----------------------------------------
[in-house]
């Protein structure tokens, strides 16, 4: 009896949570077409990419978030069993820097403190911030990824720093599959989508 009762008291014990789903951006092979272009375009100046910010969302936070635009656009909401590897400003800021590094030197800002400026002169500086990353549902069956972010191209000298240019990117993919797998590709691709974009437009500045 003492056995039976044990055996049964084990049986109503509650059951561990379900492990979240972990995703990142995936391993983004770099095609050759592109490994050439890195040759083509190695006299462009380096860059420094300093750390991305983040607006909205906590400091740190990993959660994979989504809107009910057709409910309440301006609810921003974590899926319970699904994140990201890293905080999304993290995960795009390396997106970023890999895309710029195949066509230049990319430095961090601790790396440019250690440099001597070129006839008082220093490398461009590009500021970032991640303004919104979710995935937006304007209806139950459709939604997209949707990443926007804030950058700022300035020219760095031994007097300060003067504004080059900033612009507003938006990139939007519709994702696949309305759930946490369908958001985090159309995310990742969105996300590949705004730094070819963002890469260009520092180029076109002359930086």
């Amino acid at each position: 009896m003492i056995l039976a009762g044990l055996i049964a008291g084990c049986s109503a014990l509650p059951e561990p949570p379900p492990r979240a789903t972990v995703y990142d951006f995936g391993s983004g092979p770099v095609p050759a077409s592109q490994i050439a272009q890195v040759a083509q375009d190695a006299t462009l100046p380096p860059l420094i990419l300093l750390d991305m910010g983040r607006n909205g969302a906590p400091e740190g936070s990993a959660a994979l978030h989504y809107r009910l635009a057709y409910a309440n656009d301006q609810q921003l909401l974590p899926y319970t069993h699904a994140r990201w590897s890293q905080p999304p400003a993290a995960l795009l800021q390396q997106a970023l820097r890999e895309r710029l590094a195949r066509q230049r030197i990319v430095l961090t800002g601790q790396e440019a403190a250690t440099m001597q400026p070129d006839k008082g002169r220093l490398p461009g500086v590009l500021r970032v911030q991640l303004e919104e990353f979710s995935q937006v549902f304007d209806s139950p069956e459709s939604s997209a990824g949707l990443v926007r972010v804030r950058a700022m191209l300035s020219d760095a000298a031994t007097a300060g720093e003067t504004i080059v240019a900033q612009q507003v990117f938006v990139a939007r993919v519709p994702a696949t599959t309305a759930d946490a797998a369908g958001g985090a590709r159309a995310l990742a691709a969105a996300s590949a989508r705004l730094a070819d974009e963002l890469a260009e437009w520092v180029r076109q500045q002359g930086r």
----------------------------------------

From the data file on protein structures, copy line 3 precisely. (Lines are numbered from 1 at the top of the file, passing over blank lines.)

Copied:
């Amino acid at each position: 009896m003492i056995l039976a009762g044990l055996i049964a008291g084990c049986s109503a014990l509650p059951e561990p949570p379900p492990r979240a789903t972990v995703y990142d951006f995936g391993s983004g092979p770099v095609p050759a077409s592109q490994i050439a272009q890195v040759a083509q375009d190695a006299t462009l100046p380096p860059l420094i990419l300093l750390d991305m910010g983040r607006n909205g969302a906590p400091e740190g936070s990993a959660a994979l978030h989504y809107r009910l635009a057709y409910a309440n656009d301006q609810q921003l909401l974590p899926y319970t069993h699904a994140r990201w590897s890293q905080p999304p400003a993290a995960l795009l800021q390396q997106a970023l820097r890999e895309r710029l590094a195949r066509q230049r030197i990319v430095l961090t800002g601790q790396e440019a403190a250690t440099m001597q400026p070129d006839k008082g002169r220093l490398p461009g500086v590009l500021r970032v911030q991640l303004e919104e990353f979710s995935q937006v549902f304007d209806s139950p069956e459709s939604s997209a990824g949707l990443v926007r972010v804030r950058a700022m191209l300035s020219d760095a000298a031994t007097a300060g720093e003067t504004i080059v240019a900033q612009q507003v990117f938006v990139a939007r993919v519709p994702a696949t599959t309305a759930d946490a797998a369908g958001g985090a590709r159309a995310l990742a691709a969105a996300s590949a989508r705004l730094a070819d974009e963002l890469a260009e437009w520092v180029r076109q500045q002359g930086r």